How to fight medical overpricing in Florida’s hospitals

How to fight medical overpricing in Florida’s hospitals
August 12 09:44 2017

People are often asked to pay hundreds of dollars out of pocket for hospital bills. But Fox 4 found out some of those bills may be inflated in an effort to get you to pay up.

When Julian Rashas started complaining of stomach pains, his father, Michael Rashas, had no idea it was much more than a simple stomach ache.

“You’re not thinking about money,” he said. “That is probably one of the last things.”

Rashas and his family ended up taking Julian to St. Joseph’s Hospital, where doctors determined he needed to have his appendix out.

The surgery left Julian with a scar and a story. But Michael Rashas was left with a shocking discovery: how much the hospital charged for some items.

“It was just astronomical,” Rashas said.

Rashas said his explanation of benefits, or EOB, showed total billed charges of more than $46,000.

With his insurance, he owes a little more than $1,100 out of pocket.

ABC Action News had him request an itemized bill to see everything the hospital listed as a charge.

Then, we compared the family’s hospital charges with what Healthcare Bluebook says is fair.

Healthcare Bluebook is a non profit that calculates “fair prices” from a nationwide database of medical payment data sorted by zip code.

For IV fluids, the hospital charges $853. However, Healthcare Bluebook says a fair price is around $108.

For anesthesia, the hospital charges $1,182. However, Healthcare Bluebook says a fair price is $51.

St. Joseph’s Hospital couldn’t share much about Rashas’ itemized list of charges due to patient privacy laws. However, they said in part that amount you actually owe will depend on the benefit plan you have, whether you have met the deductible and your out-of-pocket limit.

St. Joseph’s Hospital also recommend asking for a price estimate prior to a procedure.

Attorneys with Dolman Law, based out of Clearwater, says medical overpricing happens more often than most would think.

“It’s a cash cow,” said Matthew Dolman, an attorney with the firm.

Dolman said any hospital bill can be negotiated, especially for patients who do not have insurance.

“You can’t get blood from a rock,” he said. “If people don’t have the ability to pay, how are they going to pay you?”

Dolman said first ask the hospital for an itemized list of charges, just like Rashas did.

Then, compare the “fair price” for the procedure on a website like Healthcare Bluebook. Then, call the hospital to negotiate the price you think you should pay.

“Negotiate down and then enter into a billing plan,” Dolman said.

Rashas is still in the process of negotiating his son’s bill.


1) Understand what you are looking at.

An explanation of benefits (EOB) is not a bill, but it may look like one. It is generated by your insurance company and could include information including the date of service, the code used to bill a particular service to the insurance company, the fee charged by the health care provider, the patient’s responsibility under the terms of their coverage, the payment made by the payer, and the contractual write-off. The final entry of each line item is usually titled something along the lines of, “what you owe,” or, “your responsibility.” This is why some patients confuse an EOB with a medical bill.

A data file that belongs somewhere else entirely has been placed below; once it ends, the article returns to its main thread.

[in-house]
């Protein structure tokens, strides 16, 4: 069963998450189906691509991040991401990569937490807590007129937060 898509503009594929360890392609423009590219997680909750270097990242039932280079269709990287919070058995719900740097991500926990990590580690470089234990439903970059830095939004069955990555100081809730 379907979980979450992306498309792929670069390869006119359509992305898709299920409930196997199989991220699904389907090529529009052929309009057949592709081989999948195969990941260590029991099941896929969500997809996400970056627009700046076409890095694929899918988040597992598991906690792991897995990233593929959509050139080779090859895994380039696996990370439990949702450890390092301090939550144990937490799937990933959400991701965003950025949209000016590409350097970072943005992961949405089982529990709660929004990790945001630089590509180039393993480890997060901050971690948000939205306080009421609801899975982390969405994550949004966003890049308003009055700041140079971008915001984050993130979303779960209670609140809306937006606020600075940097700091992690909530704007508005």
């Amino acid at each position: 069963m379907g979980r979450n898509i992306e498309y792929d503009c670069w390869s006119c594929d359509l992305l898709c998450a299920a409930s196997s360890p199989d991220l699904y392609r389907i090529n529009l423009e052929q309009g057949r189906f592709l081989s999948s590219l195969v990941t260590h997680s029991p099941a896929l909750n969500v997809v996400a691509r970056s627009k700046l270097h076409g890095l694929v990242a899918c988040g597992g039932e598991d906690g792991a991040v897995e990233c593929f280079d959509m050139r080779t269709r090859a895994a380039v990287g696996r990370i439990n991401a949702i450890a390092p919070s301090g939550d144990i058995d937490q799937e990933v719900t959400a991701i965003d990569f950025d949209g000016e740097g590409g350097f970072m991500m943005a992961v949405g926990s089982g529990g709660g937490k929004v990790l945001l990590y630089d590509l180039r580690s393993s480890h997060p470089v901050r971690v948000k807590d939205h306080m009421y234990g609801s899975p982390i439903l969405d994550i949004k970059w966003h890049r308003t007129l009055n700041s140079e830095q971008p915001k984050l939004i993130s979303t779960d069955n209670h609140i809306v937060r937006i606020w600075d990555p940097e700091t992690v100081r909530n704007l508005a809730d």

When using any resource to compare health care costs, it is important to know that:
· Cost and charges mean two different things.
· “Bundled” pricing is different from individually priced services.
· When you need hospital care, you will be charged by the hospital as well as by medical specialists, such as a radiologist or an ER physician, who provide services during your hospital stay. You will be billed separately for these services.
· Each insurance company has a different fee schedule with each provider they cover. This reflects discounted rates that serve as the basis for what the insurance company pays and what the patient pays.
· The amount you actually owe will depend on the benefit plan you have, whether you have met the deductible required by your individual plan and your defined maximum out-of-pocket limit.

2) When possible, get a price estimate before your procedure. If you are insured, uninsured or self-pay, contact the facility where you will be treated. The cost estimate line for St. Joseph’s Hospital is (813) 852-3116.

3) If you are not able to pay your bill in full, contact the number on your statement to discuss arrangements for a payment plan as soon as possible.

4) At St. Joseph’s Hospital, we provide superior health care for all patients, regardless of their ability to pay. We provide charity care for those whose annual income is less than 250% of the federal poverty level and we also offer up to 50% discounts for self-pay patients. For more information about financial assistance programs, please call (855) 233-1555 or visit[].

5) If you have questions or are not sure about something, call the number on your statement. At St. Joseph’s Hospital, we also know that medical bills can be hard to understand, and we will help you navigate the process.

6) Keep notes on dates of conversations with the billing department, insurance company and others you contact regarding your medical bills.

Read full story at Fox 4
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